Author : Patricia Stewart, Staff Writer

“Status, Mr. Ortega?” was Captain Edgington’s terse request to his first officer.

“Not good, sir,” replied Commander Ortega. “It appears that Chief Engineer Koshiba had ordered all of his senior engineers into the engine room in his effort to prevent the warp core breach. Although they were able to shut down the reactor, the subsequent radiation burst killed everyone in the engineering section. We are adrift with only battery power, and the computer and sub-space transmitter are irreparably offline. To make matters worse, we do not have a qualified engineer with the knowledge to safely restart the warp core.”

“How about life support,” inquired the captain?

“A few days, at most. And considering the secrecy of our mission, it’s doubtful that anyone will know where to look for us, even if they knew we were in need of assistance.”

“So, if we’re going to get out of this, we’re going to have to restart the warp core without the help of the computer or a trained engineer. Who’s the most qualified warp core expert available?”

“According to my knowledge of the surviving crew members, it’s you, sir.”

“Then we’re in big trouble. I only remember enough to know that if you don’t restart the core in a precise sequence, you end up vaporized. There has to be a better option.”

“Well, sir, there is ‘The Thinking Cap’. We happen to have one onboard. We can use it to imprint the necessary knowledge into someone’s brain. Its effects only last 24 hours, but that should be adequate to reestablish full power. Unfortunately, without the computer’s guidance, we’d have to select the modules by trial and error. We’ll be creating random short term savants until we can isolate the correct protocol on warp core maintenance.”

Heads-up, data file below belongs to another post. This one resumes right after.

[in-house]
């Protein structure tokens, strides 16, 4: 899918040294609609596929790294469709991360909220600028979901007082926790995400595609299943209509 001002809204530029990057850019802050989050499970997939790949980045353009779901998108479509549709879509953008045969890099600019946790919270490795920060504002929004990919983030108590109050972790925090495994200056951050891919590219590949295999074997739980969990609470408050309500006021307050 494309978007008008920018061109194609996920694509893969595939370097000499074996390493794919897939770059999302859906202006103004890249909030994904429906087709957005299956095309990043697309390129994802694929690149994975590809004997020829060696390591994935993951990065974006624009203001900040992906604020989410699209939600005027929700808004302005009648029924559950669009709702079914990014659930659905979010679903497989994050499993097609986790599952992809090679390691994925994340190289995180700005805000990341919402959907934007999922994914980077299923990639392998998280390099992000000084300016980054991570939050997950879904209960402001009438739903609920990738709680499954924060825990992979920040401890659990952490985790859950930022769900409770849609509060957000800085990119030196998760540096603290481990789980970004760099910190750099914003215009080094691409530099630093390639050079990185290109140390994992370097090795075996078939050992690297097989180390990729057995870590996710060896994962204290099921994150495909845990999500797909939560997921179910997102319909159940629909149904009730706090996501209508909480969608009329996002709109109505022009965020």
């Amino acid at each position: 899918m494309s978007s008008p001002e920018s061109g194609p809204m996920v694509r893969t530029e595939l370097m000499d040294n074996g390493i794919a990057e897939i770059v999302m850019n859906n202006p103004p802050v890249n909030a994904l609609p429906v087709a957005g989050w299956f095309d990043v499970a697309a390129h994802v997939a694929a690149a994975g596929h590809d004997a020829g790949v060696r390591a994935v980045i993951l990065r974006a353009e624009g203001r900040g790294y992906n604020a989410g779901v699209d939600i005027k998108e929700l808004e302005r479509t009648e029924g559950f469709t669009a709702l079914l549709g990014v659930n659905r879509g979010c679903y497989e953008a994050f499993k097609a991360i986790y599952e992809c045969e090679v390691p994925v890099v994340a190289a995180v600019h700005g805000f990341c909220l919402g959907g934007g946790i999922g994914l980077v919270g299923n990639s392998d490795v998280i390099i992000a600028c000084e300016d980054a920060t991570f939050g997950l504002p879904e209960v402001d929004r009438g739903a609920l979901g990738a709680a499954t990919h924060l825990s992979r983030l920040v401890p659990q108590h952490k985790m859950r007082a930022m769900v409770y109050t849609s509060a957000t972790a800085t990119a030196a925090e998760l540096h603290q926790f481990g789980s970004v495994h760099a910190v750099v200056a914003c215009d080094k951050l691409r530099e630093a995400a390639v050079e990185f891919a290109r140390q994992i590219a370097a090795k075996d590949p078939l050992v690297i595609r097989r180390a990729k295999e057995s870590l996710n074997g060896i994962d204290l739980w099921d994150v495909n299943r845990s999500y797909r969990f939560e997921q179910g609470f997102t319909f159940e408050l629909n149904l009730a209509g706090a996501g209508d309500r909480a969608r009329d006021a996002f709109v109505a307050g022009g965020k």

“Frankly,” noted the captain, “I don’t see that we have any other choice. Ask for volunteers, and have them assemble in sickbay.”

Twelve hours, and twenty volunteers later, Captain Edgington removed the skullcap from Lieutenant Treffert’s head, and asked the all-important question, “What’s the sequence for restarting the warp core?” Treffert simply stared ahead and smiled. “Well, at least he’s happy,” conceded the captain.

Treffert suddenly said, “Girl Happy, staring Elvis Presley. MGM Studios, released April 9, 1965.”

Ensign Wittmann added, “April 9, 1965 was a Friday.”

Ordnance Technician Peterson followed up with, “Sergeant Joe Friday was portrayed by Jack Webb.”

The captain sighed, “Now that’s really starting to become annoying. Please step down Mr. Treffert, and take the empty seat next to Beethoven and his air piano.”

Security officer Rollins replaced Treffert on the examination table, and said with a grin. “Don’t worry sir; twenty-one is my lucky number.”

“Let’s hope so Mr. Rollins,” replied the captain as he pulled the skull cap over Rollin’s head.

“I recommend sequence number fifteen,” offered Ortega. “Protocol C, as in Charlie.”
A half hour later Captain Edgington removed the skullcap, and asked, “What’s the sequence for restarting the warp core?”

Rollins replied, “Depolarize the intake coupler, followed by purging of the containment chamber.”

“Yes,” cheered the captain. “Mr. Ortega, take Mr. Rollins to the engine room and get started before the imprint wears off. I’ll babysit the crew.”

“Crew,” said Ensign York. “Noun. The rowers and coxswain of a racing shell. Also, a group of people who work together on a project.”

Petty officer Hawkins added, “Project Blue Book documented more than 12,618 UFO sightings.”

Nurse Mioni noted, “The square root of 12,618 is 112.32987136109433.”

“On second thought, Mr. Ortega,” said Captain Edgington, “I’ll take Rollins to the engine room. You stay here.”


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